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Local amateur boxing needs restructuring

Sports Scope
  • Wellington Miller.


Published: Oct 03, 2013

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The Amateur Boxing Federation of The Bahamas (ABFB) came into being officially in 1969. The footing was solid from the start and just three years later in 1972, the organization had become established enough to produce two Olympians, Nathaniel Knowles, a middleweight and the late Gary Davis, a welterweight.

Both fought well and made Bahamians proud. Knowles won his first round match, and Davis distinguished himself during a decision defeat to Maurice Hope who later went on to win a world middleweight title. Two years following the 1972 Munich Olympics, Knowles and Davis represented The Bahamas at the 1974 Central American and Caribbean (CAC) Games in Santo Domingo, Dominican Republic. Again, they proved that amateur boxing was one of the mainstream sports in the country.

Knowles captured the silver medal in the middleweight division, making history in the process as the first Bahamian boxer to hit such a milestone. Davis, on the other hand, although in defeat, demonstrated that he belonged at the elite level. He lost a close decision to Michael McCallum, the Jamaican youngster who later became a three-division world title holder.

Meanwhile, the amateur organization had developed a vibrant national program that included exchange competitions with Bermuda, Canada and Florida, plus Golden Gloves representation in Florida on an almost-monthly basis. The young boxing group also staged numerous tournaments at the Nassau Stadium base of operation.

The amateur boxing program has been sustained through the years, negotiating hills and valleys. Presently, it is on the down slope of a high mountain of success attained through Taureano Johnson, Valentino Knowles and Carl Heild who led the way in the ring as prime sports ambassadors these last 10 years.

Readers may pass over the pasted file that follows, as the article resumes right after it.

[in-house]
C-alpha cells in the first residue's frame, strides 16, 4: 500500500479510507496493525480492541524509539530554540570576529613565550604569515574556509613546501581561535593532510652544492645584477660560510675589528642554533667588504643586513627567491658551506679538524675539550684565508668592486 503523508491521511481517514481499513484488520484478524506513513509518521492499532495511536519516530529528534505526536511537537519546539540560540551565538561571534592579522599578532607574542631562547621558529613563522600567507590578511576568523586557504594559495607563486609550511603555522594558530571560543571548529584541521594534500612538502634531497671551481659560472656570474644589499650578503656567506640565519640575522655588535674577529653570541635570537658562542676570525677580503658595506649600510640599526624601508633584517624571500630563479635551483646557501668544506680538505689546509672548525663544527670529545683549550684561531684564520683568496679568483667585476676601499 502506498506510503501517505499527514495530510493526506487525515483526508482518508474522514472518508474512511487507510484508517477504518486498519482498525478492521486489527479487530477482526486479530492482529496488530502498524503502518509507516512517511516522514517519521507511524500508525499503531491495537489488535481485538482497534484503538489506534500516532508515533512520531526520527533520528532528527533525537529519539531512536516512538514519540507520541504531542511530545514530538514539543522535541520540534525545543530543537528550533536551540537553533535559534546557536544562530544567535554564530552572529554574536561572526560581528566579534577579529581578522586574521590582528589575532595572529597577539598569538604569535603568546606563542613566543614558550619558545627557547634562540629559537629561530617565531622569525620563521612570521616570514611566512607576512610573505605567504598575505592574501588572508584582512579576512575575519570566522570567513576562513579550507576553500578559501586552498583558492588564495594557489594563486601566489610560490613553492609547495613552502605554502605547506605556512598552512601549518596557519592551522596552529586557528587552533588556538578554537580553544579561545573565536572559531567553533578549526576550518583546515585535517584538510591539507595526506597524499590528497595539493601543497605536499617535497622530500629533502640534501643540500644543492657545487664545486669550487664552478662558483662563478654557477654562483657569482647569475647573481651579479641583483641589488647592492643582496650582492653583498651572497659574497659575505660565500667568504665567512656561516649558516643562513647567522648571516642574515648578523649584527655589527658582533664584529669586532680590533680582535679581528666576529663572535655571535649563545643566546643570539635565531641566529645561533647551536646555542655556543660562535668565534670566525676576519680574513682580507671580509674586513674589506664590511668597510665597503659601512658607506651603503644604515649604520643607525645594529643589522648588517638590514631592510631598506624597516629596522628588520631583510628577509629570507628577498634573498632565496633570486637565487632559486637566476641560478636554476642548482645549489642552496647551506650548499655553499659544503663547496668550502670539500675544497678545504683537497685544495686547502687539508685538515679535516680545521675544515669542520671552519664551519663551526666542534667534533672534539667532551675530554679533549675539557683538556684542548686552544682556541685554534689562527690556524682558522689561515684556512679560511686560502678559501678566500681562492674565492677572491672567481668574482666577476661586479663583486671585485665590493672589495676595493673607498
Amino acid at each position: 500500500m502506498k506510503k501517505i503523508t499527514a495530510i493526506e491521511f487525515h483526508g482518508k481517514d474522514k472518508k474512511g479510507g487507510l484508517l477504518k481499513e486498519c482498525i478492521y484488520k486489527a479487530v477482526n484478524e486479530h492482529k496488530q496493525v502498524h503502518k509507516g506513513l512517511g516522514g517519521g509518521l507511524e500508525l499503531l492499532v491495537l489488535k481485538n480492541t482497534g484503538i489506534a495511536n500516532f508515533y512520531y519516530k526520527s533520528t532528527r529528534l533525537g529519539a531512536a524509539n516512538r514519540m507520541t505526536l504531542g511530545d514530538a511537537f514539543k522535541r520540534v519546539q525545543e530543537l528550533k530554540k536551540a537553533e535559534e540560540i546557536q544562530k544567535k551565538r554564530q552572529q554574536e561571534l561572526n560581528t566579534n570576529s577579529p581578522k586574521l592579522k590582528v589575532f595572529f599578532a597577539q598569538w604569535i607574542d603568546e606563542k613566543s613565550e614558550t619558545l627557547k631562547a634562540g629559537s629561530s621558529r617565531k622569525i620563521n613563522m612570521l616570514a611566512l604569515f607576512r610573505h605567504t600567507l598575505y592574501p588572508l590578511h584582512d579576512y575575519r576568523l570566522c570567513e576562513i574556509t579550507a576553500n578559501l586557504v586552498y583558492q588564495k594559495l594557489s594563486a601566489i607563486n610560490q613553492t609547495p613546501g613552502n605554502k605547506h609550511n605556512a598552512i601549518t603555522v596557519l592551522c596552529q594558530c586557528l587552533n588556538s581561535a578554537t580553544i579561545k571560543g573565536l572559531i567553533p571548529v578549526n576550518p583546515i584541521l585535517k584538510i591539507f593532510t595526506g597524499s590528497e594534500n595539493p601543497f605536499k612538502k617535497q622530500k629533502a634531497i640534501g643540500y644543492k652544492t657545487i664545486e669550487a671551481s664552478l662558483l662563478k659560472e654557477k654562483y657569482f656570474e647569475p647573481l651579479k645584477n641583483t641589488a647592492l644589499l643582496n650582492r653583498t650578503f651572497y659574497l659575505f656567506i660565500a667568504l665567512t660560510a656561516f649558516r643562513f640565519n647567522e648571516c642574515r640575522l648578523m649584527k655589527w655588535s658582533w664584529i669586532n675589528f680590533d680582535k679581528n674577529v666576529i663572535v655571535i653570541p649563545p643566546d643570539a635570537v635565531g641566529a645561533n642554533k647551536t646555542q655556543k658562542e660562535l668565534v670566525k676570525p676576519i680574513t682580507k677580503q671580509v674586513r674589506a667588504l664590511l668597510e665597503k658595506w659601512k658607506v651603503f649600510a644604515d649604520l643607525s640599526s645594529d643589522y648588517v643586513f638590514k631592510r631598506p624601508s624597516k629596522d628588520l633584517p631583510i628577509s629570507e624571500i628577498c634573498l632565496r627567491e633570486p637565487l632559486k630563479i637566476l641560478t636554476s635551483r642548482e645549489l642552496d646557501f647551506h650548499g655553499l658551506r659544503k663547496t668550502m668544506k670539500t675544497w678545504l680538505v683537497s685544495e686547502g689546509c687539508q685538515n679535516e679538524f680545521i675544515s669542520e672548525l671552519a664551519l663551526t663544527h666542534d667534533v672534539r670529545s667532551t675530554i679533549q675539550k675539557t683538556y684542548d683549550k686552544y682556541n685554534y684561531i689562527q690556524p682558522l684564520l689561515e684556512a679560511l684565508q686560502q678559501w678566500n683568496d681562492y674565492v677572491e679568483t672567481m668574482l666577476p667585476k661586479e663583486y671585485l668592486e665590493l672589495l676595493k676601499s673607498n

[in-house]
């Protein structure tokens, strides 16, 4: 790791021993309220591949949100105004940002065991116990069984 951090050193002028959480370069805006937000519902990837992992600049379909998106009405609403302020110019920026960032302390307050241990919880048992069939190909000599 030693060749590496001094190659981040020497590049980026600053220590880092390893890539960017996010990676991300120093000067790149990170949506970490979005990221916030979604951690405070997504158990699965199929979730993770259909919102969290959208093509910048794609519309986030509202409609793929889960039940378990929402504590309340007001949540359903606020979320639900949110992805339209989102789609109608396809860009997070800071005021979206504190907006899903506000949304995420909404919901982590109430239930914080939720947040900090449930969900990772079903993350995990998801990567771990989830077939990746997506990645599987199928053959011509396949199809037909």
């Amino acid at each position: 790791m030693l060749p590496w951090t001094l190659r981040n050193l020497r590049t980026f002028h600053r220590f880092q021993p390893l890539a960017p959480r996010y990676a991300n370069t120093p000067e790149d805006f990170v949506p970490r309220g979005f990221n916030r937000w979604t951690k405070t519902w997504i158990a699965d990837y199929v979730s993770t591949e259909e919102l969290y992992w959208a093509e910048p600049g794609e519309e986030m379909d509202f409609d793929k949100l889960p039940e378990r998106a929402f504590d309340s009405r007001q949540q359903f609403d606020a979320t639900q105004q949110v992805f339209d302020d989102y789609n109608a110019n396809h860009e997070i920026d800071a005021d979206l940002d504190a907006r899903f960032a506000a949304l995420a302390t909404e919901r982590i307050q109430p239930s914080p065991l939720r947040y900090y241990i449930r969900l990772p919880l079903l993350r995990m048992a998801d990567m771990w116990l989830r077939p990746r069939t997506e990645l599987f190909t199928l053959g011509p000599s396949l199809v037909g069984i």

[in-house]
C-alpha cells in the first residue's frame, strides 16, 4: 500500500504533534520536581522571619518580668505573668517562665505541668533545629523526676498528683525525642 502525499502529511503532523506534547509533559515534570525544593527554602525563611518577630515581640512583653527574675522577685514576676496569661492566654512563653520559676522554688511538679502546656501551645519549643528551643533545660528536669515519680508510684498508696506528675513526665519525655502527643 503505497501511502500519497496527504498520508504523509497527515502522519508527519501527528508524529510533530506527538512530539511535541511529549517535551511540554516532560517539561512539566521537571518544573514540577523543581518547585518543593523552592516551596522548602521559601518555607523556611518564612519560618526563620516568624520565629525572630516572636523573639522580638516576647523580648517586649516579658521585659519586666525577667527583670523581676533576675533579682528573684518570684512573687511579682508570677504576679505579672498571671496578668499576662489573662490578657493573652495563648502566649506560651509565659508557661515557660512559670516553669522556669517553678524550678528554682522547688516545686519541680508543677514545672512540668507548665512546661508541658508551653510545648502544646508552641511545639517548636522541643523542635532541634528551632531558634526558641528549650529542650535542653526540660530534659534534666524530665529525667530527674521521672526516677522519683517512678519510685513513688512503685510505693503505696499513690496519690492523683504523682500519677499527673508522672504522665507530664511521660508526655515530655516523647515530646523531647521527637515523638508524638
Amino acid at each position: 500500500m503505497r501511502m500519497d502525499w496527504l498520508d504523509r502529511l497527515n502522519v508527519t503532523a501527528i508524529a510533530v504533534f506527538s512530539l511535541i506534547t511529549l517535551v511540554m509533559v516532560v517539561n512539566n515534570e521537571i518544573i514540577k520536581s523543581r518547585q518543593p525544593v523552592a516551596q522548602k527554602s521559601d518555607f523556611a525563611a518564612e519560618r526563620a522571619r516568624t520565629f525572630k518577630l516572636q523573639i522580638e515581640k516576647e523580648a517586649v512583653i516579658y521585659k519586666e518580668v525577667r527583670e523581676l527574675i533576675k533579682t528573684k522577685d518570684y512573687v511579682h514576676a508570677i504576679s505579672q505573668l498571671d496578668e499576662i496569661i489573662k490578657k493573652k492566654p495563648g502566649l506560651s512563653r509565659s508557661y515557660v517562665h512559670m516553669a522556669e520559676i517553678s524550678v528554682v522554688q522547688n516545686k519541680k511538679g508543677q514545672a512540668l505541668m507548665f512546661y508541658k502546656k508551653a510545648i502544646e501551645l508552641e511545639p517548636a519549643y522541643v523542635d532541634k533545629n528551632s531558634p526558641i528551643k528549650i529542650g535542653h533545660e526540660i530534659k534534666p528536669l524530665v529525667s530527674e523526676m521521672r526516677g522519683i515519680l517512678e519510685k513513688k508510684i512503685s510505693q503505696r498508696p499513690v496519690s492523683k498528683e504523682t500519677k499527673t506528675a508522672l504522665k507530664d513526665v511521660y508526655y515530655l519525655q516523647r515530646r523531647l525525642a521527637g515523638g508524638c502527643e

Now, just Heild is left and the ABFB is in need of being restructured. President Wellington Miller (who also heads the Bahamas Olympic Committee) is convinced that the program needs “a good looking over”. Thus, he has informed that he is prepared to address the present situation in a “very serious way”.

“Yes, there is no doubt the whole amateur boxing scene needs to be examined seriously. This is a time for full reflections so that we can begin putting the boxing ship in order. I’m very proud of what we’ve done over the last decade or so. We’ve gone to new heights, been the best in the Caribbean region for over 10 years and had three boxers rated among the best in the world,” said Miller.

In truth, Johnson, Knowles and Heild all earned top five rankings in the wider region of the Americas and became noted the world over as quality ring performers. Heild carries on. The challenge for Miller and company is to get a major talent search going, throughout New Providence and the Family Islands, and afford young boys (and girls) in this gender-equal sports global environment, the opportunity for wholesome development.

It is suggested that Miller takes a good look at the administration of amateur boxing in the country to recognize the many shortcomings. Miller is incredibly burdened because seemingly, he gets very little substantive administrative help. Also, when it comes to generating funds to bolster the national amateur boxing program, it doesn’t appear that he can look left or right and get any meaningful assistance.

In the vast majority of instances, either Miller personally finds the funding, or nothing at all happens. It is scary for any program, when one man is pushed into a corner whereby he has to almost do it all. While all of the other core disciplines arrange and coordinate local tournaments and competitive interaction with other national representatives, the ABFB fails miserably in this regard.

I pity and congratulate Miller. I have a lot of sympathy for the administrative situation he finds himself in with amateur boxing. On the other hand, he is to be applauded for being the main driving force for amateur boxing in the nation during the present era.

• To respond to this column, kindly contact Fred Sturrup at sturrup1504@gmail.com.

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